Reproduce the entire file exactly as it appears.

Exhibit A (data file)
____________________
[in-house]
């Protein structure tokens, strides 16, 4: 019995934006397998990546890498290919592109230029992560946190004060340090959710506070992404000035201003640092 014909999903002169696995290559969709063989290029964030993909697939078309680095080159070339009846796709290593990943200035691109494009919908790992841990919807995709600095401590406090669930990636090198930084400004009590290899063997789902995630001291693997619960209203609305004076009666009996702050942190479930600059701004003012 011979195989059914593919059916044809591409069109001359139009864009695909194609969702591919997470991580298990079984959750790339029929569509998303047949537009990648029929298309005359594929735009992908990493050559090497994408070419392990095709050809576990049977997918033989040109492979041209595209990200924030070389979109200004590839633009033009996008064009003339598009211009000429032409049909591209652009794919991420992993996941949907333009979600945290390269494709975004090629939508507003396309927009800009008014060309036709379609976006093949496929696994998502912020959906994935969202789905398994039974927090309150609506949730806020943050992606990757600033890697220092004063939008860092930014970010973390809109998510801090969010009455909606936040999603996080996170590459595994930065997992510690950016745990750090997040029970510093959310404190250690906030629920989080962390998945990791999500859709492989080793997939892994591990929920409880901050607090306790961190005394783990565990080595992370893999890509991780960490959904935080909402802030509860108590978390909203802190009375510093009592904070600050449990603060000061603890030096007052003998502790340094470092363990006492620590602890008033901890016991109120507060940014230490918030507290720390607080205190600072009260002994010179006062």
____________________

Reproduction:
[in-house]
């Protein structure tokens, strides 16, 4: 019995934006397998990546890498290919592109230029992560946190004060340090959710506070992404000035201003640092 014909999903002169696995290559969709063989290029964030993909697939078309680095080159070339009846796709290593990943200035691109494009919908790992841990919807995709600095401590406090669930990636090198930084400004009590290899063997789902995630001291693997619960209203609305004076009666009996702050942190479930600059701004003012 011979195989059914593919059916044809591409069109001359139009864009695909194609969702591919997470991580298990079984959750790339029929569509998303047949537009990648029929298309005359594929735009992908990493050559090497994408070419392990095709050809576990049977997918033989040109492979041209595209990200924030070389979109200004590839633009033009996008064009003339598009211009000429032409049909591209652009794919991420992993996941949907333009979600945290390269494709975004090629939508507003396309927009800009008014060309036709379609976006093949496929696994998502912020959906994935969202789905398994039974927090309150609506949730806020943050992606990757600033890697220092004063939008860092930014970010973390809109998510801090969010009455909606936040999603996080996170590459595994930065997992510690950016745990750090997040029970510093959310404190250690906030629920989080962390998945990791999500859709492989080793997939892994591990929920409880901050607090306790961190005394783990565990080595992370893999890509991780960490959904935080909402802030509860108590978390909203802190009375510093009592904070600050449990603060000061603890030096007052003998502790340094470092363990006492620590602890008033901890016991109120507060940014230490918030507290720390607080205190600072009260002994010179006062």